Basiscape has reawakened with eight volumes of music from the mobile/PC MMORPG CARVAN STORIES set to release between now and the beginning of 2019. The first volume established a whimsical fantasy atmosphere, and Vol. 2 continues on with music focused on the human areas of the game.
It all begins with a reprise of the lovely main theme with “Caravan Trip -Nightscape-,” a sweet and angelic spin with piano, bells, and woodwinds. There’s the energetic and uplifting battle theme, “The Method of Fighting,” the dreamy guitars, tribal percussion, layered brass, and soothing wildness of “Eastern Part of Denon Hill,” and the epic and grandiose “Mauriana Region” with romantic string work and folksy banjo (there’s also a twinkly sleep version). “The Light for Valmuer Street” comes as a male vocal ballad with a Spanish flair, “Waterling Main Road” sways in a grand and contemplative manner with snapping percussion, and “Scott Battlefield” is both mysterious and determined with pizzicato strings and competing time signatures. Rounding out the album is the bubbly and folksy “Reuben” with acoustic guitar, hand percussion, and Celtic instruments.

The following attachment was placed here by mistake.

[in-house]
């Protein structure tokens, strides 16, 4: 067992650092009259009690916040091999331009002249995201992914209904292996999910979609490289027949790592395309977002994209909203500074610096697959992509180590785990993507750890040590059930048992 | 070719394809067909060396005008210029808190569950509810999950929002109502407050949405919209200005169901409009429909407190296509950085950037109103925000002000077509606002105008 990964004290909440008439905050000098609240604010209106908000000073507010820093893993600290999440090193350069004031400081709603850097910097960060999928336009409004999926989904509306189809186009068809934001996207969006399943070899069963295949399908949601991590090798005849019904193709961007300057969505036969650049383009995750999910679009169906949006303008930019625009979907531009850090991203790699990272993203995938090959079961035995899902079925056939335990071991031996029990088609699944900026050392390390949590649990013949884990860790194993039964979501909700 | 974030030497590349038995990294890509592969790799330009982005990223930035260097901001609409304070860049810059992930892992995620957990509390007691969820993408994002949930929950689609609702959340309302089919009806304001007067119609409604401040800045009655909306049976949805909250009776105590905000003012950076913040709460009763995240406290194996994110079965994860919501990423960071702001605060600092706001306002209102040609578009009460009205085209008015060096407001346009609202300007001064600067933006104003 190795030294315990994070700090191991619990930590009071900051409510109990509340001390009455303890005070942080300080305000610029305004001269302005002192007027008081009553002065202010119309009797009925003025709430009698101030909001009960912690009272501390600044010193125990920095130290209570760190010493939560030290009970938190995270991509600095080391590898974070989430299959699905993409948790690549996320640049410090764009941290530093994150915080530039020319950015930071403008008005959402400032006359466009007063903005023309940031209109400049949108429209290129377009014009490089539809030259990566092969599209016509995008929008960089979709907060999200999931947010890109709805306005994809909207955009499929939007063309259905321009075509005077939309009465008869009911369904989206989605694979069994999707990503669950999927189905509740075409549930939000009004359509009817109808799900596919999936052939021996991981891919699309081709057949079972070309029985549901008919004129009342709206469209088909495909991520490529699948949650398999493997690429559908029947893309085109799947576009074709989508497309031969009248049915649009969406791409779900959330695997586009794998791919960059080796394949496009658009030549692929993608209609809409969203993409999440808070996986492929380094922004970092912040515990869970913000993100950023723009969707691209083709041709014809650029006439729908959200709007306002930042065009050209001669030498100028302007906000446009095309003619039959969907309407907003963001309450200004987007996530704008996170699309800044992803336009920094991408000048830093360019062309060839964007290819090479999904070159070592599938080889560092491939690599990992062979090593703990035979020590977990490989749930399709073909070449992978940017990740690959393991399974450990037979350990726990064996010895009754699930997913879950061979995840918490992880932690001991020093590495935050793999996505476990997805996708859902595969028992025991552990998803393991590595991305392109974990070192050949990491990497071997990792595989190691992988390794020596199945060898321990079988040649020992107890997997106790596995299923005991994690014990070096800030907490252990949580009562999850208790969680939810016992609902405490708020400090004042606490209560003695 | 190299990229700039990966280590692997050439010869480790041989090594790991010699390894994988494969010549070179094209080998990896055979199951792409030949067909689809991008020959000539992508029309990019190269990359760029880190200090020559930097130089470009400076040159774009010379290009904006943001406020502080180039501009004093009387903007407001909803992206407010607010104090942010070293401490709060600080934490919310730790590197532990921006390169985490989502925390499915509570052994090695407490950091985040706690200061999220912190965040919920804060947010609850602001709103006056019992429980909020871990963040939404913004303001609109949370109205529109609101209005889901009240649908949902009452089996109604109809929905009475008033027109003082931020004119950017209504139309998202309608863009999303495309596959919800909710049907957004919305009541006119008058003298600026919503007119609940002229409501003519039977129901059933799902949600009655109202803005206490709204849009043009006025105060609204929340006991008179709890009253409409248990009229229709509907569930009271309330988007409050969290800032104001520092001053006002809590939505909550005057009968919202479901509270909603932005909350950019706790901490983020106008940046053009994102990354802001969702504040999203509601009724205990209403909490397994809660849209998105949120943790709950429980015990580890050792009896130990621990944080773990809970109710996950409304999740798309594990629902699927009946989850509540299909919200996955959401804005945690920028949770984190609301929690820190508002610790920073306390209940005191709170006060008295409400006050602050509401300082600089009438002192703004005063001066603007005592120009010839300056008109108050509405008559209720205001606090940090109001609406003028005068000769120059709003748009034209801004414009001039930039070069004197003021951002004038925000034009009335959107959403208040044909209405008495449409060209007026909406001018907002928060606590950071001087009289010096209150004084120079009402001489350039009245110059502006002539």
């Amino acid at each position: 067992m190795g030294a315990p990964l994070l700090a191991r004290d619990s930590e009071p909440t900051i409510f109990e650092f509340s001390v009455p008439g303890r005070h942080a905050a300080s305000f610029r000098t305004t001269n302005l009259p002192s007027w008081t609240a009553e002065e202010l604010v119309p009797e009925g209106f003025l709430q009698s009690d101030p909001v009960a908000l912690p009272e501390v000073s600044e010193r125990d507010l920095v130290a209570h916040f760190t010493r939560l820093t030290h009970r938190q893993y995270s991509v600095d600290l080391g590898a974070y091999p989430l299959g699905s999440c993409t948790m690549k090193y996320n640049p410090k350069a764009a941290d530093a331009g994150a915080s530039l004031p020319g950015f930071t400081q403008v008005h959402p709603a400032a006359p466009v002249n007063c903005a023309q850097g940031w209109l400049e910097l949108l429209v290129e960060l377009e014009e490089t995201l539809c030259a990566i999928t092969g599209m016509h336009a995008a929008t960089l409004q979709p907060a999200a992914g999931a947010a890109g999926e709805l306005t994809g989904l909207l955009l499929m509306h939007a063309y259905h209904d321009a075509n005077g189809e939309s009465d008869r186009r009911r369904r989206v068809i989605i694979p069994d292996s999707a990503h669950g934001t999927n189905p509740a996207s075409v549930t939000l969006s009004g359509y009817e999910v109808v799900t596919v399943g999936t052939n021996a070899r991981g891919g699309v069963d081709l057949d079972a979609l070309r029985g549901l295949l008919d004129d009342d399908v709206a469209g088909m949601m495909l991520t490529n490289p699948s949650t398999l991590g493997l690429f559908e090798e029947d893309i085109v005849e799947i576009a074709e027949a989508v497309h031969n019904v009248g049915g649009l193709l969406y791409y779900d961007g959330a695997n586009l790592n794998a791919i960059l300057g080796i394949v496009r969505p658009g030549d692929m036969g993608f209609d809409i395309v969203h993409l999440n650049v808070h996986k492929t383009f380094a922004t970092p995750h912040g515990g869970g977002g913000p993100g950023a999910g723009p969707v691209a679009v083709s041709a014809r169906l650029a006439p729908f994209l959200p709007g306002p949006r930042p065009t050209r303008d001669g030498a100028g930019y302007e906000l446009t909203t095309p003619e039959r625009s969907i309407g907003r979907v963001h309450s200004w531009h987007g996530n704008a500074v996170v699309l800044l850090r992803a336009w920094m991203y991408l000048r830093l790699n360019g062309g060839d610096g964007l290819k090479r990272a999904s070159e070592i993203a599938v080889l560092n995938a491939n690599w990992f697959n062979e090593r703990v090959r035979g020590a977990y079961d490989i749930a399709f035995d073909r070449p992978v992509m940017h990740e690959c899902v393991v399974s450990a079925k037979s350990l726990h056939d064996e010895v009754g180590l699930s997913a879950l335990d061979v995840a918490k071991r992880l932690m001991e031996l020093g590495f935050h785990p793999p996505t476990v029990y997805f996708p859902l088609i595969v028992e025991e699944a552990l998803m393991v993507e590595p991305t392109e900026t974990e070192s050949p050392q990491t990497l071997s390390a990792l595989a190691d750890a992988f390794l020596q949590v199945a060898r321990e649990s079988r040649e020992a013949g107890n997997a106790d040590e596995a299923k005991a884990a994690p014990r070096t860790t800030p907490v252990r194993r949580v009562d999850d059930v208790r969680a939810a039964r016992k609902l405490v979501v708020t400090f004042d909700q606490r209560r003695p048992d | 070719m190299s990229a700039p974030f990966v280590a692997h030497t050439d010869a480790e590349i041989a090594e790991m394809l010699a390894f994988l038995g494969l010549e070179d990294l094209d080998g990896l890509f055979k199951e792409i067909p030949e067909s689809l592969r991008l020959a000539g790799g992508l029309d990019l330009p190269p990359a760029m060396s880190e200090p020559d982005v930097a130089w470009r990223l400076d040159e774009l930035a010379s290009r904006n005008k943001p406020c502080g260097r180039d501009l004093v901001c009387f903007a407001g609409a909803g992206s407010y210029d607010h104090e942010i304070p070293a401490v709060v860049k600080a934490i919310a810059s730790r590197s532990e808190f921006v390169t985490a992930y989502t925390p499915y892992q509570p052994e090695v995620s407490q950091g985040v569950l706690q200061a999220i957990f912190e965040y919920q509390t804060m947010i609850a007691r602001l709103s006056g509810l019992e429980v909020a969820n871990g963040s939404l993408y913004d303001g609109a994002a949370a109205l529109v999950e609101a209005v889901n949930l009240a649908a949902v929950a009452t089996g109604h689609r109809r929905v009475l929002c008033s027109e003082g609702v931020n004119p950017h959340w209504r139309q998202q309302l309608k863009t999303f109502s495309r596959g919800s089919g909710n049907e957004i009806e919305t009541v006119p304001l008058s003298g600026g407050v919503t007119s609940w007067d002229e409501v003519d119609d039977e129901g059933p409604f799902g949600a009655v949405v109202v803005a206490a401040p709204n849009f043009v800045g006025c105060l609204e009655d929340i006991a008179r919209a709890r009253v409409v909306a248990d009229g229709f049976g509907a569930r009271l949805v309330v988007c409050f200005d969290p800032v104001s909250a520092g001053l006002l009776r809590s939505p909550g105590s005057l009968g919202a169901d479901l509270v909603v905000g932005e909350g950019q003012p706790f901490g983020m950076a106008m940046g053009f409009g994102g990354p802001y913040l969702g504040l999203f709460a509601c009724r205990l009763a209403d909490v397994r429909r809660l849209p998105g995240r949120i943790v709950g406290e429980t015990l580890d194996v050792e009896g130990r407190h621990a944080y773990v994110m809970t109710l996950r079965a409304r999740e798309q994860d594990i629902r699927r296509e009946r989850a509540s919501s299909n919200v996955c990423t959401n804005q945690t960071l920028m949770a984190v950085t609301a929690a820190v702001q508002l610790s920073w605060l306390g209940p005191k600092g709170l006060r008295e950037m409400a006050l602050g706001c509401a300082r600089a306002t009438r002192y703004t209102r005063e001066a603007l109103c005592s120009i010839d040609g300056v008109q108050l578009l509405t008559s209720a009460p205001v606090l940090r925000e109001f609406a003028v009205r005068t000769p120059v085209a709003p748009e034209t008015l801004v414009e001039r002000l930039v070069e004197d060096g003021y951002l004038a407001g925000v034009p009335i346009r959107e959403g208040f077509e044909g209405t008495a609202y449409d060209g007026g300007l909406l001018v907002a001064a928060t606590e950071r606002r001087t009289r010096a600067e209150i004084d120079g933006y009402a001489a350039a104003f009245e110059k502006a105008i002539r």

Grab CARAVAN STORIES Original Soundtrack Vol. 2 on Amazon to get the latest goodness from Basiscape.
It’s been some time since Hitoshi Sakimoto’s Basiscape Records released anything, but that drought has just come to an end. The Basiscape team has scored the massive anime MMORPG Caravan Stories for PC and mobile, and will be releasing the soundtrack over eight separate volumes between now and January 2019. The first volume includes over an hour of music and is available in digital and physical formats.